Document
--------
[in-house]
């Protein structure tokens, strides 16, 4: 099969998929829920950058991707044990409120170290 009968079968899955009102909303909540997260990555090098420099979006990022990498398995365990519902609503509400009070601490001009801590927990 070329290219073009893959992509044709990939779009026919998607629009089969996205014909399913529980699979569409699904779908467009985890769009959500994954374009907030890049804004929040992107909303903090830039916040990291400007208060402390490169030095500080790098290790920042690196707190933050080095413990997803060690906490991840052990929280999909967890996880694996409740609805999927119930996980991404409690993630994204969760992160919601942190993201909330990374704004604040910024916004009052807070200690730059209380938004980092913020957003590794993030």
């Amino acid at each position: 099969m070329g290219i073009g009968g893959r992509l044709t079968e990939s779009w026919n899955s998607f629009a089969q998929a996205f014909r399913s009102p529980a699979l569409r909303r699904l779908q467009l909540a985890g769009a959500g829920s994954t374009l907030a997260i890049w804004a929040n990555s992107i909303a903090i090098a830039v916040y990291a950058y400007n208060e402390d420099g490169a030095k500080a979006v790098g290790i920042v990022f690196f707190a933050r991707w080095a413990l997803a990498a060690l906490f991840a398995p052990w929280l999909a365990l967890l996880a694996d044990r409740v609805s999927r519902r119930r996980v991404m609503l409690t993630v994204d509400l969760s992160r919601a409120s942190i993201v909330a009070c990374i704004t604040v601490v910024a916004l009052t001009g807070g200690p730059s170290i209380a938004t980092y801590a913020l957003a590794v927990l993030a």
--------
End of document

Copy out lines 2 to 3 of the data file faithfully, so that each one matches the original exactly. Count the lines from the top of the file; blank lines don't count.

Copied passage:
């Protein structure tokens, strides 16, 4: 099969998929829920950058991707044990409120170290 009968079968899955009102909303909540997260990555090098420099979006990022990498398995365990519902609503509400009070601490001009801590927990 070329290219073009893959992509044709990939779009026919998607629009089969996205014909399913529980699979569409699904779908467009985890769009959500994954374009907030890049804004929040992107909303903090830039916040990291400007208060402390490169030095500080790098290790920042690196707190933050080095413990997803060690906490991840052990929280999909967890996880694996409740609805999927119930996980991404409690993630994204969760992160919601942190993201909330990374704004604040910024916004009052807070200690730059209380938004980092913020957003590794993030």
């Amino acid at each position: 099969m070329g290219i073009g009968g893959r992509l044709t079968e990939s779009w026919n899955s998607f629009a089969q998929a996205f014909r399913s009102p529980a699979l569409r909303r699904l779908q467009l909540a985890g769009a959500g829920s994954t374009l907030a997260i890049w804004a929040n990555s992107i909303a903090i090098a830039v916040y990291a950058y400007n208060e402390d420099g490169a030095k500080a979006v790098g290790i920042v990022f690196f707190a933050r991707w080095a413990l997803a990498a060690l906490f991840a398995p052990w929280l999909a365990l967890l996880a694996d044990r409740v609805s999927r519902r119930r996980v991404m609503l409690t993630v994204d509400l969760s992160r919601a409120s942190i993201v909330a009070c990374i704004t604040v601490v910024a916004l009052t001009g807070g200690p730059s170290i209380a938004t980092y801590a913020l957003a590794v927990l993030a």